Senator Kerry and his Senate investigation found drug traffickers had used the Contra war and tie to the Contra leadership to help this deadly trade. Among their devastating findings, the Kerry committee investigators found that major drug lords used the Contra supply networks and the traffickers provided support for Contras in return. The CIA of course, created, trained, supported, and directed the Contras and were involved in every level of their war.
The Kerry Committee report found that the U.S. State Department had paid drug traffickers. Some of these payments were after the traffickers had been indicted by federal law enforcement agencies on drug charges or while traffickers were under active investigation by these same agencies. The report declared, "It is clear that individuals who provided support for the Contras were involved in drug trafficking...and elements of the Contras themselves knowingly received financial and material assistance from drug traffickers."
Drugs in Asia
It has also been alleged that the CIA was involved in the opium/heroin trade in Asia, which was the focus of Alfred W. McCoy's book, The Politics of Heroin: CIA Complicity in the Global Drug Trade, an earlier edition of which had already been subjected to an attempted CIA suppression.
The CIA's operation, Air America, has also been accused of transporting drugs.
Mafia connections and assassination plots
The United States government has conspired with organized crime figures to assassinate foreign heads of state. The CIA has been linked to several assassination attempts on foreign leaders, including first democratically elected prime minister of the Democratic Republic of Congo Patrice Lumumba, former leader of Panama Omar Torrijos and the President of Cuba, Fidel Castro. Between August 1960, and April 1961, the CIA with the help of the Mafia assassins pursued a series of plots to poison or shoot Castro according to the assassination plots proposed by Colonel Sheffield Edwards, director of the CIA's Office of Security.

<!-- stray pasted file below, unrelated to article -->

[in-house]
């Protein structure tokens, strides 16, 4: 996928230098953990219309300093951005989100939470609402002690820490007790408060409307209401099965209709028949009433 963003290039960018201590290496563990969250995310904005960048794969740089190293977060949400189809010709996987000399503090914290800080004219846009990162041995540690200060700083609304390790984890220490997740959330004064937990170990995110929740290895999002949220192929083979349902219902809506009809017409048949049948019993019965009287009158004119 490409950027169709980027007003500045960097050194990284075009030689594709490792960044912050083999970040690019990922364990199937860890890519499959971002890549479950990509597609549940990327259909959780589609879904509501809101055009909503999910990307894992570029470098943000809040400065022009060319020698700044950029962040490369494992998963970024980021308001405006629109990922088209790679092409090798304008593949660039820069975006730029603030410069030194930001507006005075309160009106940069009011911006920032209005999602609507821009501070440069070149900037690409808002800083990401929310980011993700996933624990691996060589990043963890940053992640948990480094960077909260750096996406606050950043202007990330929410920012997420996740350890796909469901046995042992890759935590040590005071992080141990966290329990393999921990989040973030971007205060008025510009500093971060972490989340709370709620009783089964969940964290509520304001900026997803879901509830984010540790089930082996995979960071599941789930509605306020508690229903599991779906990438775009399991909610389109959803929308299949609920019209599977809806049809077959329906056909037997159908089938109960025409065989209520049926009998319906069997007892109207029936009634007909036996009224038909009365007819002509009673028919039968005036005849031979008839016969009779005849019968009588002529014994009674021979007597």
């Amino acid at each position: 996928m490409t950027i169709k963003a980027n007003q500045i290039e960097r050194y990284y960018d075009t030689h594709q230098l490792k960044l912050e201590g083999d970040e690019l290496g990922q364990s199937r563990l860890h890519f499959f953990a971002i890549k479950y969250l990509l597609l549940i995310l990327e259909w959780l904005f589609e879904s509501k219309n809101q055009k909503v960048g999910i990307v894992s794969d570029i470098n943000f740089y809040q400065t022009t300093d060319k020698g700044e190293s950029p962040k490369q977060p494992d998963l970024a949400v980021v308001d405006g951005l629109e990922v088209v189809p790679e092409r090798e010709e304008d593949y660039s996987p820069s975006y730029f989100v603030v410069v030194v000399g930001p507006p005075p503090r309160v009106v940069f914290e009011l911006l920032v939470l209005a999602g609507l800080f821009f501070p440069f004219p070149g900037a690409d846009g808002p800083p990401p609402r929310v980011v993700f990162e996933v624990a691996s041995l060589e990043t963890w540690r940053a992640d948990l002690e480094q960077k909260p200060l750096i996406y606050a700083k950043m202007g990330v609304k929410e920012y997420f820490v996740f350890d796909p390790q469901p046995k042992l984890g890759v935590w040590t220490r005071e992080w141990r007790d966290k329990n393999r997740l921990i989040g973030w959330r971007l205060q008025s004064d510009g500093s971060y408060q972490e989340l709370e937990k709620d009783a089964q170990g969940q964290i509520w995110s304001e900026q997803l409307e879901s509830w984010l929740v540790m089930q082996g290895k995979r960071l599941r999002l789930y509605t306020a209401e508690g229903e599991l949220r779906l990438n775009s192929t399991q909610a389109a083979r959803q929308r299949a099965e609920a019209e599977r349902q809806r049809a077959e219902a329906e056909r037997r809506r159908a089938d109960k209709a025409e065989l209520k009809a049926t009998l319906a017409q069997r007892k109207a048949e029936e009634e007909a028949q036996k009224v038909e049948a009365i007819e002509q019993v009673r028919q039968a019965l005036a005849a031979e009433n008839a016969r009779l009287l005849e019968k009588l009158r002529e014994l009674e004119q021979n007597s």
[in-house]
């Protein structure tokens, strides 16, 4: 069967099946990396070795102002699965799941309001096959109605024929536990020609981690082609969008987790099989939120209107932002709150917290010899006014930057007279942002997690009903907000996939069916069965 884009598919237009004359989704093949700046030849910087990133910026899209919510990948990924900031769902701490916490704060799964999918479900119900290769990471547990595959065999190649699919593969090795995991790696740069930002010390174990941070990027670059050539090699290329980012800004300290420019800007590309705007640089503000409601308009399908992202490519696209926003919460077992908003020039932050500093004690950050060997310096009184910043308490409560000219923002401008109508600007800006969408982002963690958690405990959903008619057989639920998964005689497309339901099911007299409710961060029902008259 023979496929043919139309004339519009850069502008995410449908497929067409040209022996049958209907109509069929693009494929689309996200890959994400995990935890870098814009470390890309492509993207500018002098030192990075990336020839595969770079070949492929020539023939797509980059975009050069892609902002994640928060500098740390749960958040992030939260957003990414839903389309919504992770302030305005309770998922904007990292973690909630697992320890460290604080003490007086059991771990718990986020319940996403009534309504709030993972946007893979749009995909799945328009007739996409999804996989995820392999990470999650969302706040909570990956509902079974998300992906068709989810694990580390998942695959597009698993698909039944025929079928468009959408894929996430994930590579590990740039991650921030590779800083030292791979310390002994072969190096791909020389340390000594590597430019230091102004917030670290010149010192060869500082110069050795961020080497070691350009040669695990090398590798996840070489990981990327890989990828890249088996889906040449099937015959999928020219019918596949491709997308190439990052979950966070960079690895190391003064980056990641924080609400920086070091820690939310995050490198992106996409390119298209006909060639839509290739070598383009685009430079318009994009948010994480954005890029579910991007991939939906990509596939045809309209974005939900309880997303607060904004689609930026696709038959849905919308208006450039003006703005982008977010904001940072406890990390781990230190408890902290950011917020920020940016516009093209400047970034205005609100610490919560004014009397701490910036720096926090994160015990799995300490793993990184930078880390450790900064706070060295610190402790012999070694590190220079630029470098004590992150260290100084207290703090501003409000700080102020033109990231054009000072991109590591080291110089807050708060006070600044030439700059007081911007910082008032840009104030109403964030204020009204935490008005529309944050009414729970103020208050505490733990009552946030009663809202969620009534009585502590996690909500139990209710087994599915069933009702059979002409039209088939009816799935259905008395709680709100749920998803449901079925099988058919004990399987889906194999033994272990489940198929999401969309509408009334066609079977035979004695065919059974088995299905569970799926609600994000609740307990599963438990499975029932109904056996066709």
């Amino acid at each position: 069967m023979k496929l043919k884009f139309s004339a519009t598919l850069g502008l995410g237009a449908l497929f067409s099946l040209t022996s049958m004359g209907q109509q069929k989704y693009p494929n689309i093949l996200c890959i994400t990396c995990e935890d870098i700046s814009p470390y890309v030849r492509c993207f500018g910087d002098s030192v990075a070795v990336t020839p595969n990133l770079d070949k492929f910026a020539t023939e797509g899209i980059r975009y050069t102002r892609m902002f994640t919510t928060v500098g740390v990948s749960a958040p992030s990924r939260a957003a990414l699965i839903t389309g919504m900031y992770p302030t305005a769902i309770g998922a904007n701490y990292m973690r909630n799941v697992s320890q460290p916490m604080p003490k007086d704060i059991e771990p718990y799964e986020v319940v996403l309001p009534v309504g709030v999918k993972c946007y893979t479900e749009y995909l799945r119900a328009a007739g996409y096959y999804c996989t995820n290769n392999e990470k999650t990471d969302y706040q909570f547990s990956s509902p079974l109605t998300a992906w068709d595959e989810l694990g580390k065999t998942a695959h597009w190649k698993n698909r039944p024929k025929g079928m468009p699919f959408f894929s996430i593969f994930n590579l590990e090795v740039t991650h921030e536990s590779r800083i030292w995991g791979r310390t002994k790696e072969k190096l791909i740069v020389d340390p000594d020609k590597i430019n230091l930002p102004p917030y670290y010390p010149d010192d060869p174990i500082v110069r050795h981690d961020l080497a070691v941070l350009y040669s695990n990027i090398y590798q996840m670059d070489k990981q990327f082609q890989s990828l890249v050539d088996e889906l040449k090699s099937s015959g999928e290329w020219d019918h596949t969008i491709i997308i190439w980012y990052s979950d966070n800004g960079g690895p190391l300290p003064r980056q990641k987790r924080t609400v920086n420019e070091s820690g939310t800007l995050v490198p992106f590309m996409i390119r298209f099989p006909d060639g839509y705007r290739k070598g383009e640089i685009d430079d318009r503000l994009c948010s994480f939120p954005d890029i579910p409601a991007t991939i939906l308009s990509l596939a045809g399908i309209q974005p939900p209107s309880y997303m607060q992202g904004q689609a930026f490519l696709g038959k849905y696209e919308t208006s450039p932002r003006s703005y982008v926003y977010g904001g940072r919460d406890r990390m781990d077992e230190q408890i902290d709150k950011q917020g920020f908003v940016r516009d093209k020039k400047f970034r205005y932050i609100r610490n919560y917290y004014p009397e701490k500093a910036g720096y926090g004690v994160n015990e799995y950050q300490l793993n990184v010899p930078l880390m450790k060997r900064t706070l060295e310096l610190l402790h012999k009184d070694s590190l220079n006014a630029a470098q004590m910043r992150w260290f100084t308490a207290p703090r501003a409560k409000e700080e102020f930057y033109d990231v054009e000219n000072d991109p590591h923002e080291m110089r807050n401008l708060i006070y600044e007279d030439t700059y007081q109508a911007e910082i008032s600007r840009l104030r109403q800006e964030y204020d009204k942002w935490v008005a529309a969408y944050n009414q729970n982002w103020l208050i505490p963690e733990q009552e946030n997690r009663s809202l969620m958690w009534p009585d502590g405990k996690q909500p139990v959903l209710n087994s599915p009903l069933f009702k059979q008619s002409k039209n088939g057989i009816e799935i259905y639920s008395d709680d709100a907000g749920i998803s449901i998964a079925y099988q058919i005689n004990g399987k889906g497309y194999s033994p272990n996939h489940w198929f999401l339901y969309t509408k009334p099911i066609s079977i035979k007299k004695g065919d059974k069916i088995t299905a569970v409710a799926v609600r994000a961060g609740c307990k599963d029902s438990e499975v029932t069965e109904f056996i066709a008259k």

Notre Dame law professor G. Robert Blakey, counsel for the House Select Committee on Assassinations, states that the CIA withheld information from the Warren Commission and frustrated the efforts of the Congressional Committee he represented.
According to a 1997 New York Times article, the CIA conducted a covert propaganda campaign to squelch criticism of the Warren Report. The CIA urged its field stations to use their "propaganda assets" to attack those who didn't agree with the Warren Report. In a dispatch from CIA headquarters, the Agency instructed its stations around the world to:
- counteract the "new wave of books and articles criticizing the [Warren] Commission's findings...[and] conspiracy theories ...[that] have frequently thrown suspicion on our organization";
- "discuss the publicity problem with liaison and friendly elite contacts, especially politicians and editors;" and
- "employ propaganda assets to answer and refute the attacks of the critics. ... Book reviews and feature articles are particularly appropriate for this purpose. ... The aim of this dispatch is to provide material for countering and discrediting the claims of the conspiracy theorists..."
On January 13, 2006, the CIA launched an airstrike on Damadola, a Pakistani village near the Afghan border, where they believed Ayman al-Zawahiri was located. The airstrike killed a number of civilians but al-Zawahiri apparently was not among them. The Pakistani government issued a strong protest against the US attack, considered a violation of Pakistan's sovereignty. However, several legal experts argue that this cannot be considered an assassination attempt as al-Zawahiri is named as terrorist and an enemy combatant by the United States, and therefore this targeted killing is not covered under Executive Order 12333, which banned assassinations.